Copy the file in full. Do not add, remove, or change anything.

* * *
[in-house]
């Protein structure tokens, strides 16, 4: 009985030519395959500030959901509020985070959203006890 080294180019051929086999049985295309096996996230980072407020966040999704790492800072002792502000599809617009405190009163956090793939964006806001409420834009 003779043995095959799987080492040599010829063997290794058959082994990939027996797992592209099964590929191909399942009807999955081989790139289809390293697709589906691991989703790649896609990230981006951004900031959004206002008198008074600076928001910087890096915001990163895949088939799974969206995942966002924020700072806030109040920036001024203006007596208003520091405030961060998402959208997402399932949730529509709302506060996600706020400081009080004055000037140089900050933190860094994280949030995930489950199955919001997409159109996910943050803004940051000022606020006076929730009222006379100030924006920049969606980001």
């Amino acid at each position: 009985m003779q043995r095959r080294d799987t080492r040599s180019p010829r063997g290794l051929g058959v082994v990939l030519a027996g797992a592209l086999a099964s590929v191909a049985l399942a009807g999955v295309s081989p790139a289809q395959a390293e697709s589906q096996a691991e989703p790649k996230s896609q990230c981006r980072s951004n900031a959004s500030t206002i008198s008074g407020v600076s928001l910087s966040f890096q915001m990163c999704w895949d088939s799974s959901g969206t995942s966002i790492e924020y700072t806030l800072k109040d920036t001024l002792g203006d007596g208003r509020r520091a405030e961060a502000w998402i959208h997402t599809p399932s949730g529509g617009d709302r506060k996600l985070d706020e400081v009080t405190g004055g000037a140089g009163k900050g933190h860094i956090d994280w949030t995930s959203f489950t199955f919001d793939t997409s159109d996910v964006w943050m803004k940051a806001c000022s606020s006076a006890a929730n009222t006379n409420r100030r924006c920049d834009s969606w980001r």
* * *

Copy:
[in-house]
């Protein structure tokens, strides 16, 4: 009985030519395959500030959901509020985070959203006890 080294180019051929086999049985295309096996996230980072407020966040999704790492800072002792502000599809617009405190009163956090793939964006806001409420834009 003779043995095959799987080492040599010829063997290794058959082994990939027996797992592209099964590929191909399942009807999955081989790139289809390293697709589906691991989703790649896609990230981006951004900031959004206002008198008074600076928001910087890096915001990163895949088939799974969206995942966002924020700072806030109040920036001024203006007596208003520091405030961060998402959208997402399932949730529509709302506060996600706020400081009080004055000037140089900050933190860094994280949030995930489950199955919001997409159109996910943050803004940051000022606020006076929730009222006379100030924006920049969606980001």
């Amino acid at each position: 009985m003779q043995r095959r080294d799987t080492r040599s180019p010829r063997g290794l051929g058959v082994v990939l030519a027996g797992a592209l086999a099964s590929v191909a049985l399942a009807g999955v295309s081989p790139a289809q395959a390293e697709s589906q096996a691991e989703p790649k996230s896609q990230c981006r980072s951004n900031a959004s500030t206002i008198s008074g407020v600076s928001l910087s966040f890096q915001m990163c999704w895949d088939s799974s959901g969206t995942s966002i790492e924020y700072t806030l800072k109040d920036t001024l002792g203006d007596g208003r509020r520091a405030e961060a502000w998402i959208h997402t599809p399932s949730g529509g617009d709302r506060k996600l985070d706020e400081v009080t405190g004055g000037a140089g009163k900050g933190h860094i956090d994280w949030t995930s959203f489950t199955f919001d793939t997409s159109d996910v964006w943050m803004k940051a806001c000022s606020s006076a006890a929730n009222t006379n409420r100030r924006c920049d834009s969606w980001r």